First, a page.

University of Massachusetts-Amherst Top Questions

What is your overall opinion of University of Massachusetts-Amherst?

Is University of Massachusetts-Amherst a good school?

What is University of Massachusetts-Amherst known for?


There seems to be a rift between the student body and the administration as the powers that be try to change the UMass reputation to an academically focused college rather than a party school. Rules keep getting stricter and students suffer stricter consequences.


Everything is wonderful!


For the school of engineering, it is a great school with a ton of career opportunities, through their career services department which is very helpful. The professors are reachable and willing to help with any problems that may arise.




There is a ton of school pride, especially for the hockey and basketball games


Nice campus, good professors.


Overall I'm happy with my choice of school because it is a great education for the lowest price. The best thing about the school would have to be that there are a ton of labs you can get into and gain experience from. The dining halls come in a close second for the best thing though. One thing that I'd probably change is the number of students that are being admitted. The overflow of students is causing the school to have forced triples, which I was placed in. If they only admitted the number of students they could hold, there would be no forced triples and class sizes would be reduced so there would be less overcrowding of classrooms. Even though UMass is rather large, I think it is just the right size. It fits in well with the surrounding landscape. People's reactions when I tell them I attend UMass is right in line with the stereotype that UMass is a zoo. They instantly go to party school. I have to explain to them that I don't even drink, so that's an untrue assumption, UMass also has an outstanding academic record. I spend most of my time in my room or in the library, always doing homework. Amherst is definitely a college town, with both UMass Amherst and Amherst College in close vicinity to each other. Amherst is perfect because it's loaded with restaurants and other small stores. I don't really have any opinion on the administration of the school. The biggest controversy since I've been at the school was when a student passed around a letter stating that he didn't like the quality of people at UMass and that he wanted to find "friends". The letter was written in a mysterious and creepy way, which warranted the administration being alerted and the student being removed from the University.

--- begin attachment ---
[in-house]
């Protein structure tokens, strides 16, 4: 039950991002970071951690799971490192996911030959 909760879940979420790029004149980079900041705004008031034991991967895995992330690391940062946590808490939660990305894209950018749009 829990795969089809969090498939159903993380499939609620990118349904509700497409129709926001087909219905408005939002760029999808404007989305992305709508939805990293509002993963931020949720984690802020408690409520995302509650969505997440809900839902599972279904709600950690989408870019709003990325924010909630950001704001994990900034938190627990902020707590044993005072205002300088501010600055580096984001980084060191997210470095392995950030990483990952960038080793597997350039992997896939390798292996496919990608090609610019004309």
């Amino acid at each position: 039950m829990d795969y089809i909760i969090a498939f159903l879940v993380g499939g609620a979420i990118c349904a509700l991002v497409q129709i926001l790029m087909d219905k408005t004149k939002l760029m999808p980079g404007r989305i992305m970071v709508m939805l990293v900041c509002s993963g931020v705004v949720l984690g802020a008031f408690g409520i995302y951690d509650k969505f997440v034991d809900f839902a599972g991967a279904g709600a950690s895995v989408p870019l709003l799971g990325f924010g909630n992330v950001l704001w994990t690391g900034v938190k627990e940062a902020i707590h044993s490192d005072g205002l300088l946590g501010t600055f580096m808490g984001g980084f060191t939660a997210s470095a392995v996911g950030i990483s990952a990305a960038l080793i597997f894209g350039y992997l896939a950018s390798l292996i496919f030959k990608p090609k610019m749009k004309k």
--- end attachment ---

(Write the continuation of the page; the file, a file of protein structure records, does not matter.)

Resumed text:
This school is about as good as you make it. There are lots of opportunities, which is something that I am really starting to learn now that I am in my second year. The size of the school can be a bit overwhelming at times, but it has its pros as well in all the diverse things you can do. I spend a lot of time on campus doing work, and I go to the new Rec Center often which is awesome when it is not crowded with a thousand people. The school is in a cool area, downtown Amherst and Northampton have good food and some cool local music. There is generally plenty to do, and there has been a "riot" during each of my two years hear which i guess can be a good thing or bad thing depending on who you are.


I like how big it is and how that helps you network. I'd change the acceptance process and make it based on high school performance, there is a wide range of academic abilities here and it's almost too wide. I spend most of my time in the library or the campus food places doing work. It's definitely a college town, populated with mostly college-aged people. There isn't really anything unusual or huge controversies. The most frequent complaints are regarding class picking and grading.


As a high school senior, I was a classic case of "UMass as last resort," but now that I am here I em enjoying it immensely. The school definitely doesn't feel as big as one might think it would, and there are lots of things to get involved in. Join clubs, student organizations and teams, apply for student-run co-ops, participate in volunteer programs to make campus feel smaller and find a home for yourself. The rigor of academic classes depends on the department, professor, and class level. I've found that 100-level lectures can be a joke and hardly worth my time, but smaller classes can definitely be a challenge and you can get to know your teachers better. Classes can be difficult to get into; I had to fight for my schedule this semester but by being diligent I got into everything I wanted to. Amherst is a great college town and Northampton has lots of cool places. You can find plenty of food at 2 in the morning. Lots of student deals also, as there are 5 major colleges in the Pioneer Valley. If I were to change one thing about UMass, I'd decrease the number of lectures and give students more opportunity for personal attention and discussion-based learning. Obviously that is hard to do with such a huge population, but if you find the right classes you can get this type of experience.